Stein Mart Will Go Private After A Buyout

  • February 3, 2020 at 12:08 PM EST
  • By Glenn Taylor
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Stein Mart has agreed to a buyout from an affiliate of private equity firm Kingswood Capital Management for $0.90 per share in cash. The transaction is scheduled to be finalized in the first half of 2020.

The purchase price represents a premium of approximately 38% over Stein Mart’s closing stock price of $0.65 per share on Jan. 30, the last trading day prior to the announcement.

The Stein family, now headed by Jay Stein, grandson of its founder and former CEO of Stein Mart, will retain an equity stake and indirectly own one-third of the retailer after it goes private.

Stein Mart, which labels itself as a specialty off-price retailer, hasn’t generated a sales increase since 2016, with sales in the first three quarters of 2019 dropping 3.7% and net losses reaching $10.2 million. The retailer has had trouble finding its footing as either an off-price/discount destination or a general merchandiser with a fashion focus. The company first explored strategic alternatives in January 2018, indicating that the Board of Directors had sought a financial and/or strategic partnership to keep the business afloat for at least two years.

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The retailer took steps to strengthen its omnichannel capabilities over the past year, deploying mobile POS checkout nationwide in August 2019, launching BOPIS across all locations one month later and even hopping on the Amazon bandwagon by implementing Amazon Lockers at 200 of its 280+ stores. But all the moves appear to have come too late in the game to quell the fears of public shareholders.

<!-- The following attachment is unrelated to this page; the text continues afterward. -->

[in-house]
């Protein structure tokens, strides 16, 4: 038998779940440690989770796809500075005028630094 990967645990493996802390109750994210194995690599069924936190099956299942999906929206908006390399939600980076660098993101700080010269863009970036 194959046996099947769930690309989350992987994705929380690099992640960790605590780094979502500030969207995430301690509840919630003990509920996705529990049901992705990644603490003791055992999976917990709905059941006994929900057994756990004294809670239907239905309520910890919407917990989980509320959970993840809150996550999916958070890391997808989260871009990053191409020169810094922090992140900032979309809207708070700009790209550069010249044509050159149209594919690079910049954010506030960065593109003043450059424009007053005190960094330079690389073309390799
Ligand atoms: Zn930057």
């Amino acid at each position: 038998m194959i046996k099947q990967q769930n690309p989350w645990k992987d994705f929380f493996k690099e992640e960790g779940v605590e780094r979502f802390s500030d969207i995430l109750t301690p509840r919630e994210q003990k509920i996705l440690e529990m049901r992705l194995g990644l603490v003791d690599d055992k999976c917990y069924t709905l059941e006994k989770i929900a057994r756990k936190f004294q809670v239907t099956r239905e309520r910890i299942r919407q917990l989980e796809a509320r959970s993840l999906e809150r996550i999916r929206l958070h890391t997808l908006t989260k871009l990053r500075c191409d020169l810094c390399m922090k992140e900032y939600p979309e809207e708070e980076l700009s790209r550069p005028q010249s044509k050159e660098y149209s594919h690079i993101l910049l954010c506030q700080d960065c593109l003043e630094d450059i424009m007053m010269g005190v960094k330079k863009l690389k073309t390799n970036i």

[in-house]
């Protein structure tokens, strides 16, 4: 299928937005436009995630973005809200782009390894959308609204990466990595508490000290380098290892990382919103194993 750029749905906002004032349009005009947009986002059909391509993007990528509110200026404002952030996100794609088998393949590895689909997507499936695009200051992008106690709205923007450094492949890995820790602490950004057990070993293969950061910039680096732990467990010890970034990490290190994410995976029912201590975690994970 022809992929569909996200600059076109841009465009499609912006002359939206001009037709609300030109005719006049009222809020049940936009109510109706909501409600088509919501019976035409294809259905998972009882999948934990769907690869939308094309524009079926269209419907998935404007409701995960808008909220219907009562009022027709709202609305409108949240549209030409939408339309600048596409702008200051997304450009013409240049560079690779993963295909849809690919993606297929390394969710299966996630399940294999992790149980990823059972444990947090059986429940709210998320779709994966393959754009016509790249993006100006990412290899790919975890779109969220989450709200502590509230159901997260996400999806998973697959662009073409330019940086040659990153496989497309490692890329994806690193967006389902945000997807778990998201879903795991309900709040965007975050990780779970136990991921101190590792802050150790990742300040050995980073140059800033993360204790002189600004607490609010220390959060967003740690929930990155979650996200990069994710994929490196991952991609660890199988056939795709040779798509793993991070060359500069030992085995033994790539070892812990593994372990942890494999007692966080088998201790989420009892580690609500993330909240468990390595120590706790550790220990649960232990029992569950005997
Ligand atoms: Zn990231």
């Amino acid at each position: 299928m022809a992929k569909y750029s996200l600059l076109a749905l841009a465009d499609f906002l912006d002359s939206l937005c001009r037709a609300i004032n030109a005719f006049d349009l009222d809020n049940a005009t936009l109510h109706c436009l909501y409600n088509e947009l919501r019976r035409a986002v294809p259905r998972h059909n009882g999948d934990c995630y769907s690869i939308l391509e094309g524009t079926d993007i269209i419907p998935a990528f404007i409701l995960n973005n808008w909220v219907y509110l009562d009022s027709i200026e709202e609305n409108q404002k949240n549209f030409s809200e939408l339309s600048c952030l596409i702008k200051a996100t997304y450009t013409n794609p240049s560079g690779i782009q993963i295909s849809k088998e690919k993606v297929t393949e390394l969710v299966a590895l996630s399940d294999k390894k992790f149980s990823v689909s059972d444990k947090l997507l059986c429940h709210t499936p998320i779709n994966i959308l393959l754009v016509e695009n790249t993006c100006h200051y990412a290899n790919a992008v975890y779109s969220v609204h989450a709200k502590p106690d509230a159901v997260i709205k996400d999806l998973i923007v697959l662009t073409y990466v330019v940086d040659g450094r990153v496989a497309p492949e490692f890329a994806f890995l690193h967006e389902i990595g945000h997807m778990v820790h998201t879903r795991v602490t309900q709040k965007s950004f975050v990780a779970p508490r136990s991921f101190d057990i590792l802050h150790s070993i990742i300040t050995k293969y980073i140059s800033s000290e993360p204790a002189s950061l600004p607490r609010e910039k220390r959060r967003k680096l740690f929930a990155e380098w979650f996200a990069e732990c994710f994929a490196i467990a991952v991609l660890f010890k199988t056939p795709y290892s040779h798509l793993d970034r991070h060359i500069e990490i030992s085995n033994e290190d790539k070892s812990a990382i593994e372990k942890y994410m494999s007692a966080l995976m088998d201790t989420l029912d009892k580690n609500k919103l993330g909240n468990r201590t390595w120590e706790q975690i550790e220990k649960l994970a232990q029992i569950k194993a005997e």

With a private equity firm now in charge, there will certainly be even more speculation about the future of Stein Mart, depending in large part on the amount of debt the retailer takes on. High-profile bankruptcies including Toys ‘R’ Us, Payless, David’s Bridal and Gymboree all occurred under the ownership of private equity firms, with these retailers succumbing to massive debt loads that prevented them from properly reinvesting in their businesses.

When the transaction closes, Stein Mart common stock will no longer be listed or traded on any public stock market. The retailer had been in danger of being delisted from Nasdaq since July 2019, having until Jan. 6, 2020 to boost its stock price over the $1 per share mark. On Jan. 7, the company was granted an additional 180-day grace period to come back into compliance with Nasdaq’s minimum bid price requirement.

The transaction was unanimously approved by the Stein Mart Board of Directors (excepting Jay Stein). The Board acted on the unanimous recommendation of a special committee of independent directors that was granted full authority to conduct a comprehensive strategic review and evaluate and, if warranted, negotiate an acquisition proposal.

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